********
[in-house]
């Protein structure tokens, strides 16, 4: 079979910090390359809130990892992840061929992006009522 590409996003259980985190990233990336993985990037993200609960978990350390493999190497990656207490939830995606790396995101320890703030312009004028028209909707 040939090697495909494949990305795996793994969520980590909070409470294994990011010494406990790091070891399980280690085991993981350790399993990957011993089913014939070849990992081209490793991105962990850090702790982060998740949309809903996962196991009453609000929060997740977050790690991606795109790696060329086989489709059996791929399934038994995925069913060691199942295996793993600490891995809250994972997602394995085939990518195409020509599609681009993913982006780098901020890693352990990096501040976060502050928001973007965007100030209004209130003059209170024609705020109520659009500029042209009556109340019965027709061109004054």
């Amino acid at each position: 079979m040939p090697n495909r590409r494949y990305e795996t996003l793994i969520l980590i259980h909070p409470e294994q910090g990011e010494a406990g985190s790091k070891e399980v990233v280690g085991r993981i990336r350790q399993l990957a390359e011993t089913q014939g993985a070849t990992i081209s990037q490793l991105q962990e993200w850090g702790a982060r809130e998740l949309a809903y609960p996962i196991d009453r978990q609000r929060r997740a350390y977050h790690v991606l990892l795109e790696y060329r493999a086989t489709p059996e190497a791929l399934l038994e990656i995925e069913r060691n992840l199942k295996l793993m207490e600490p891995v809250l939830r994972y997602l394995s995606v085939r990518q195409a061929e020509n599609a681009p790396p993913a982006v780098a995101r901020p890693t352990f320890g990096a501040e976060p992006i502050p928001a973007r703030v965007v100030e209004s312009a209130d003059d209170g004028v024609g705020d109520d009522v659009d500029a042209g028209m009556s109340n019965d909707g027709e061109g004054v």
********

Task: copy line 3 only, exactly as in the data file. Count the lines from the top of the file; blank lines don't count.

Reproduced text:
């Amino acid at each position: 079979m040939p090697n495909r590409r494949y990305e795996t996003l793994i969520l980590i259980h909070p409470e294994q910090g990011e010494a406990g985190s790091k070891e399980v990233v280690g085991r993981i990336r350790q399993l990957a390359e011993t089913q014939g993985a070849t990992i081209s990037q490793l991105q962990e993200w850090g702790a982060r809130e998740l949309a809903y609960p996962i196991d009453r978990q609000r929060r997740a350390y977050h790690v991606l990892l795109e790696y060329r493999a086989t489709p059996e190497a791929l399934l038994e990656i995925e069913r060691n992840l199942k295996l793993m207490e600490p891995v809250l939830r994972y997602l394995s995606v085939r990518q195409a061929e020509n599609a681009p790396p993913a982006v780098a995101r901020p890693t352990f320890g990096a501040e976060p992006i502050p928001a973007r703030v965007v100030e209004s312009a209130d003059d209170g004028v024609g705020d109520d009522v659009d500029a042209g028209m009556s109340n019965d909707g027709e061109g004054v």